A plaque remaining from the Big Apple Night Club at West 135th Street and Seventh Avenue in Harlem.

Above, a 1934 plaque from the Big Apple Night Club at West 135th Street and Seventh Avenue in Harlem. Discarded as trash in 2006.

Recent entries:
“Better days are just around the corner. They are called Friday, Saturday and Sunday” (3/29)
“Nothing screws up your Friday like realizing it’s only Thursday” (3/29)
Entry forthcoming—B.P. (3/29)
Entry forthcoming—B.P. (3/29)
“New York leads all cities in the number of people around whom you shouldn’t make a sudden move” (3/29)
More new entries...

A  B  C  D  E  F  G  H  I  J  K  L  M  N  O  P  Q  R  S  T  U  V  W  X  Y  Z


Entry from August 28, 2010
“The Fed can print money, but it can’t print jobs”

Television economist and blogger Lawrence “Larry “ Kudlow’s “Kudlow Money Politics” (National Review Online) article was titled “The Fed Can’t Print Jobs” on August 10, 2010, at 5:18 p.m. Kudlow’s CNBC blog was titled “The Fed Can Print More Money, But It Can’t Print Jobs” on August 10, 2010, at 5:48 p.m. The saying “The Fed can’t print jobs” was picked up by several websites, crediting Kudlow.

The saying fit the so-called “jobless recovery” of 2010, when the Federal Reserve printed money but unemployment still remained high. The saying means that there are limits on what the Federal Reserve can do to improve the economy. Economist Stephen Moore repeated the saying on the Fox News television show On the Record on August 27, 2010, adding that if merely printing money put people to work, various third world economies would be healthier than they actually are.


Wikipedia: Lawrence Kudlow
Lawrence “Larry” Kudlow (born August 20, 1947), is an American supply-side economist, television personality, and newspaper columnist. He is the host of CNBC’s The Kudlow Report. As a syndicated columnist, his articles appear in numerous U.S. newspapers and web sites, including his own blog, Kudlow’s Money Politic$.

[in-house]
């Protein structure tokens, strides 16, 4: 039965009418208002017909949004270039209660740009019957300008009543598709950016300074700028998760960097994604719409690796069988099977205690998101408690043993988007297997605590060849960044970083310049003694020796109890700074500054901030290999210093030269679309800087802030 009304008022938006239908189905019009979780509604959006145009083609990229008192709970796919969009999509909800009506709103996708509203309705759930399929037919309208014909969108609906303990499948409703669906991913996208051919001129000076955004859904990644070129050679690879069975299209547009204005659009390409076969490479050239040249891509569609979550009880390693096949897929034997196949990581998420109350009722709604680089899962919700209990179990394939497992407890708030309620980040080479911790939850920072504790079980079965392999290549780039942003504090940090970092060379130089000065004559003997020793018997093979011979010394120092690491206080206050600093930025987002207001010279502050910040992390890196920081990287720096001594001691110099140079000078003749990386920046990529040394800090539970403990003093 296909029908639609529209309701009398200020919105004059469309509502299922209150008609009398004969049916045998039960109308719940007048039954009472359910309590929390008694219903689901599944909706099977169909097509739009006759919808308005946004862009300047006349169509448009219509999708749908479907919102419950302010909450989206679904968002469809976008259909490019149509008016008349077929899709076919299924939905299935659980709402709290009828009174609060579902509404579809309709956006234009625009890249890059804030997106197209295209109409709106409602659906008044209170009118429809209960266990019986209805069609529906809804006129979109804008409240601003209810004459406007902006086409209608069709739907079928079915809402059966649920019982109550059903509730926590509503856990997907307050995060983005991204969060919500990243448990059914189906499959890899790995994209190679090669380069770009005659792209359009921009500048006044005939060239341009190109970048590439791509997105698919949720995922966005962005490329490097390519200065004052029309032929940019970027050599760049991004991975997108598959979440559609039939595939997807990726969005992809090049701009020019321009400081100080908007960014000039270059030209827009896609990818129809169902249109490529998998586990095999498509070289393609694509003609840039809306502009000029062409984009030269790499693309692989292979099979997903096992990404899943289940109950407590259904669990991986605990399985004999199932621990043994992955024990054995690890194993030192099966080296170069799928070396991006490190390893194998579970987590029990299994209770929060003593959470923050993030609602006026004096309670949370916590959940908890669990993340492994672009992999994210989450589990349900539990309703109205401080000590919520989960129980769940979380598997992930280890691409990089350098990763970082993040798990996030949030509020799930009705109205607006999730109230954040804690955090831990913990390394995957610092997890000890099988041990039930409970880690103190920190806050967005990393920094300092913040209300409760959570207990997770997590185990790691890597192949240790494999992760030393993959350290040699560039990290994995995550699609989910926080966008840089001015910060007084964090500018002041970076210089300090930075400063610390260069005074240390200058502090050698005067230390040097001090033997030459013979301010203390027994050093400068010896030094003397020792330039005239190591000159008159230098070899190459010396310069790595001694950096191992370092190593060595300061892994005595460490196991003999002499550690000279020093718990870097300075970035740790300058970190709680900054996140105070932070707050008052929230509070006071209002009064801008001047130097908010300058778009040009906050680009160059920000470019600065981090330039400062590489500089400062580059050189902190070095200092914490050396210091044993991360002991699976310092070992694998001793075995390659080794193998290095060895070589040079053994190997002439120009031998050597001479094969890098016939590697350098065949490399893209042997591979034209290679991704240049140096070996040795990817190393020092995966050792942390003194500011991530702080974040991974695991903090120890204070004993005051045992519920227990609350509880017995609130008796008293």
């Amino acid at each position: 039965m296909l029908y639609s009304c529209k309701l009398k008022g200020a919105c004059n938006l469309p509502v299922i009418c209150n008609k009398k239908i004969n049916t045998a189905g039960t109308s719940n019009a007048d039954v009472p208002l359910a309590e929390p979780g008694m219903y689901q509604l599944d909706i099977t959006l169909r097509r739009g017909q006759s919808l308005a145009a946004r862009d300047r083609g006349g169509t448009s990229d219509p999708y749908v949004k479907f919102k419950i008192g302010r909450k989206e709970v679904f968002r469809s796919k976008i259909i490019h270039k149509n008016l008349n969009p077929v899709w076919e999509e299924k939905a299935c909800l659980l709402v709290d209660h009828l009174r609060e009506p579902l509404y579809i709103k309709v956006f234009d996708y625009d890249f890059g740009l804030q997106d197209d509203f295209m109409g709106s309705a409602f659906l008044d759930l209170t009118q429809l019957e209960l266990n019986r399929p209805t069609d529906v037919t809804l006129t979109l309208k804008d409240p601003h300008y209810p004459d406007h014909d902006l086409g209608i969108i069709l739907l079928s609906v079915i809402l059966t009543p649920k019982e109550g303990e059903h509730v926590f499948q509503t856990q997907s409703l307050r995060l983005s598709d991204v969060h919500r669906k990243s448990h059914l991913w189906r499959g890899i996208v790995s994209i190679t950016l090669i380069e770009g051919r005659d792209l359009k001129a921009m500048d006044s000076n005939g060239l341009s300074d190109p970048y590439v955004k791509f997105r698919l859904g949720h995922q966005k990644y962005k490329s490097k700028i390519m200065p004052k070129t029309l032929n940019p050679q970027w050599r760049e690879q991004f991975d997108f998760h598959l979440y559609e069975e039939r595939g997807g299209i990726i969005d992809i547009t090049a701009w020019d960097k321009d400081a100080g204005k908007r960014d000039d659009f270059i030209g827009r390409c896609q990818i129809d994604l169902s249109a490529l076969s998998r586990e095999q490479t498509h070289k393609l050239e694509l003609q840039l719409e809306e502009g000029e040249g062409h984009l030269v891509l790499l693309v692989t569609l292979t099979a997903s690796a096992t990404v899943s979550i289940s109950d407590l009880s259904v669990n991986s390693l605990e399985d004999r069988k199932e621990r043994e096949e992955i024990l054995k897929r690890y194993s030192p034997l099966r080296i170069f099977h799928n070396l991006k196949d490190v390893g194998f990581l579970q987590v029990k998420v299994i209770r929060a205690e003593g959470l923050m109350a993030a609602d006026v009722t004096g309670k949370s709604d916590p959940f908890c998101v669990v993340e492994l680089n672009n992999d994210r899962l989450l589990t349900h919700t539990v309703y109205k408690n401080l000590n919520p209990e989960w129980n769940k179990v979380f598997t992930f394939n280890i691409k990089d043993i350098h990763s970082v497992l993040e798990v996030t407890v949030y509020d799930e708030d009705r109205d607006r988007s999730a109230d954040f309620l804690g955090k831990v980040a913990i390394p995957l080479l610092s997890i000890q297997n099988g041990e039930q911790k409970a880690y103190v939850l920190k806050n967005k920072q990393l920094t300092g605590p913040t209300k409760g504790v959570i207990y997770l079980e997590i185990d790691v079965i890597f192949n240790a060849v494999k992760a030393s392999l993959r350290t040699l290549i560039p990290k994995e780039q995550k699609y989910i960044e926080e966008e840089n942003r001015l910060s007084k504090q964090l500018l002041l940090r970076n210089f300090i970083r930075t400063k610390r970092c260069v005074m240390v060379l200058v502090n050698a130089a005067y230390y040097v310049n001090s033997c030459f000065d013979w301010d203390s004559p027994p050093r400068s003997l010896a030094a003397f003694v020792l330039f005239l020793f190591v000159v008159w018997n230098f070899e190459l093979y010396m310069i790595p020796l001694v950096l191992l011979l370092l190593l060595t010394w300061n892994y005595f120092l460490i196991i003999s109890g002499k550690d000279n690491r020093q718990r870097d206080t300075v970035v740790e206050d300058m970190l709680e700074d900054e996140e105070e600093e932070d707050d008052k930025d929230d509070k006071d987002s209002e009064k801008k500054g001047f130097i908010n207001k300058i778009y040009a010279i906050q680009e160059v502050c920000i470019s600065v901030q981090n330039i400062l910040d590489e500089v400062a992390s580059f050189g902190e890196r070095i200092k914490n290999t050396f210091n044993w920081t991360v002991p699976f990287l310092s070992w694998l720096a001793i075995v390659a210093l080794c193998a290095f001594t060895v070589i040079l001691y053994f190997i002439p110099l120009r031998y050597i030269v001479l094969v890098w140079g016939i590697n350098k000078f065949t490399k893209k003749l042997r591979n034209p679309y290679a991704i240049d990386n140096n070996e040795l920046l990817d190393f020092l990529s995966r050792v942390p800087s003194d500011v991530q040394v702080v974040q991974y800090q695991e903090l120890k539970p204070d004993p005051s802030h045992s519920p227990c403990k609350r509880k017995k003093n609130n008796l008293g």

Wikipedia: Federal Reserve System
The Federal Reserve System (also known as the Federal Reserve, and informally as the Fed) is the central banking system of the United States. It was created in 1913 with the enactment of the Federal Reserve Act, and was largely a response to a series of financial panics, particularly a severe panic in 1907. Over time, the roles and responsibilities of the Federal Reserve System have expanded and its structure has evolved. Events such as the Great Depression were major factors leading to changes in the system. Its duties today, according to official Federal Reserve documentation, are to conduct the nation’s monetary policy, supervise and regulate banking institutions, maintain the stability of the financial system and provide financial services to depository institutions, the U.S. government, and foreign official institutions.

National Review Online - Kudlow’s Money Politics
The Fed Can’t Print Jobs
By Larry Kudlow
August 10, 2010 5:18 P.M.
(...)
But here’s the central problem. The Fed can print more money, but it can’t print jobs — or capital formation, or productivity. With a trillion dollars of excess bank reserves already in the system, there’s no shortage of money. The recovery is being held up by the tax-and-regulatory threats and anti-business attitude coming out of Washington.

CNBC.com - Larry Kudlow Blog
The Fed Can Print More Money, But It Can’t Print Jobs
Published: Tuesday, 10 Aug 2010 | 5:48 PM ET
By: Larry Kudlow
CNBC Anchor
(...)
But here’s the central problem. The Fed can print more money, but it can’t print jobs — or capital formation, or productivity. With a trillion dollars of excess bank reserves already in the system, there’s no shortage of money. The recovery is being held up by the tax-and-regulatory threats and anti-business attitude coming out of Washington.

TheStreet
Kass: ‘Fast Money Halftime Report’ Recap
By Doug Kass
08/16/10 - 02:00 PM EDT
(...)
The Fed can print money, but it can’t print jobs. We need some combination of a transformative and focused jobs program, a cut in taxes and a simplification of the financial and health care regulatory initiatives.

Posted by Barry Popik
New York CityBanking/Finance/Insurance • (0) Comments • Saturday, August 28, 2010 • Permalink